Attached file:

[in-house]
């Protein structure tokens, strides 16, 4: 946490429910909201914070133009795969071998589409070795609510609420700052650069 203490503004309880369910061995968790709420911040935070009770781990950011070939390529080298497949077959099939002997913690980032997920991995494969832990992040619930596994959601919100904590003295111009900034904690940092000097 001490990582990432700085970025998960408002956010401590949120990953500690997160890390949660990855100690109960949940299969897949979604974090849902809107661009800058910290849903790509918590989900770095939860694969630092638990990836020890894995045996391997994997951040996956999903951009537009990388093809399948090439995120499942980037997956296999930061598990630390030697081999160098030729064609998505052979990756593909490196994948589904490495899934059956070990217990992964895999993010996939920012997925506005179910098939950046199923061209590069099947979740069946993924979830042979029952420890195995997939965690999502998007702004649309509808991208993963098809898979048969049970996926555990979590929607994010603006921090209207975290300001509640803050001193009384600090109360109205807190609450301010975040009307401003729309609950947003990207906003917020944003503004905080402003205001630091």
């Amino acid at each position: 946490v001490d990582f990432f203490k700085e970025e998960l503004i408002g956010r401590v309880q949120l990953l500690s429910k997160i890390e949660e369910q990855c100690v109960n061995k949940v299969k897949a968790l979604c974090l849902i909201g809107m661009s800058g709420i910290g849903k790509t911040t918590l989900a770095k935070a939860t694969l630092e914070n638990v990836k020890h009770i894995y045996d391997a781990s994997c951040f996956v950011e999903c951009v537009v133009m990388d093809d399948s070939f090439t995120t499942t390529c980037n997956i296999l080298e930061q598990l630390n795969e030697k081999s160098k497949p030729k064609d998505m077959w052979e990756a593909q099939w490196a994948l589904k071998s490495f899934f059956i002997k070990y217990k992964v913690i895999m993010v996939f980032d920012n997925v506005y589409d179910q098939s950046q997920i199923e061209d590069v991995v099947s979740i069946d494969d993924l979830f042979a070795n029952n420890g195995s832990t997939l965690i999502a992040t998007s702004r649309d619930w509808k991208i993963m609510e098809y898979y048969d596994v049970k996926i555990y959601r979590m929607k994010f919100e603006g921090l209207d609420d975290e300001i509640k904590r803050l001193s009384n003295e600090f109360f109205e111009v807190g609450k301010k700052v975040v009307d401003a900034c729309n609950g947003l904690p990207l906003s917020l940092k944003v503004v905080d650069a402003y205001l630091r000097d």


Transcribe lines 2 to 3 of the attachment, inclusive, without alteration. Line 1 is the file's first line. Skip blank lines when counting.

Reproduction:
């Protein structure tokens, strides 16, 4: 946490429910909201914070133009795969071998589409070795609510609420700052650069 203490503004309880369910061995968790709420911040935070009770781990950011070939390529080298497949077959099939002997913690980032997920991995494969832990992040619930596994959601919100904590003295111009900034904690940092000097 001490990582990432700085970025998960408002956010401590949120990953500690997160890390949660990855100690109960949940299969897949979604974090849902809107661009800058910290849903790509918590989900770095939860694969630092638990990836020890894995045996391997994997951040996956999903951009537009990388093809399948090439995120499942980037997956296999930061598990630390030697081999160098030729064609998505052979990756593909490196994948589904490495899934059956070990217990992964895999993010996939920012997925506005179910098939950046199923061209590069099947979740069946993924979830042979029952420890195995997939965690999502998007702004649309509808991208993963098809898979048969049970996926555990979590929607994010603006921090209207975290300001509640803050001193009384600090109360109205807190609450301010975040009307401003729309609950947003990207906003917020944003503004905080402003205001630091």
């Amino acid at each position: 946490v001490d990582f990432f203490k700085e970025e998960l503004i408002g956010r401590v309880q949120l990953l500690s429910k997160i890390e949660e369910q990855c100690v109960n061995k949940v299969k897949a968790l979604c974090l849902i909201g809107m661009s800058g709420i910290g849903k790509t911040t918590l989900a770095k935070a939860t694969l630092e914070n638990v990836k020890h009770i894995y045996d391997a781990s994997c951040f996956v950011e999903c951009v537009v133009m990388d093809d399948s070939f090439t995120t499942t390529c980037n997956i296999l080298e930061q598990l630390n795969e030697k081999s160098k497949p030729k064609d998505m077959w052979e990756a593909q099939w490196a994948l589904k071998s490495f899934f059956i002997k070990y217990k992964v913690i895999m993010v996939f980032d920012n997925v506005y589409d179910q098939s950046q997920i199923e061209d590069v991995v099947s979740i069946d494969d993924l979830f042979a070795n029952n420890g195995s832990t997939l965690i999502a992040t998007s702004r649309d619930w509808k991208i993963m609510e098809y898979y048969d596994v049970k996926i555990y959601r979590m929607k994010f919100e603006g921090l209207d609420d975290e300001i509640k904590r803050l001193s009384n003295e600090f109360f109205e111009v807190g609450k301010k700052v975040v009307d401003a900034c729309n609950g947003l904690p990207l906003s917020l940092k944003v503004v905080d650069a402003y205001l630091r000097d």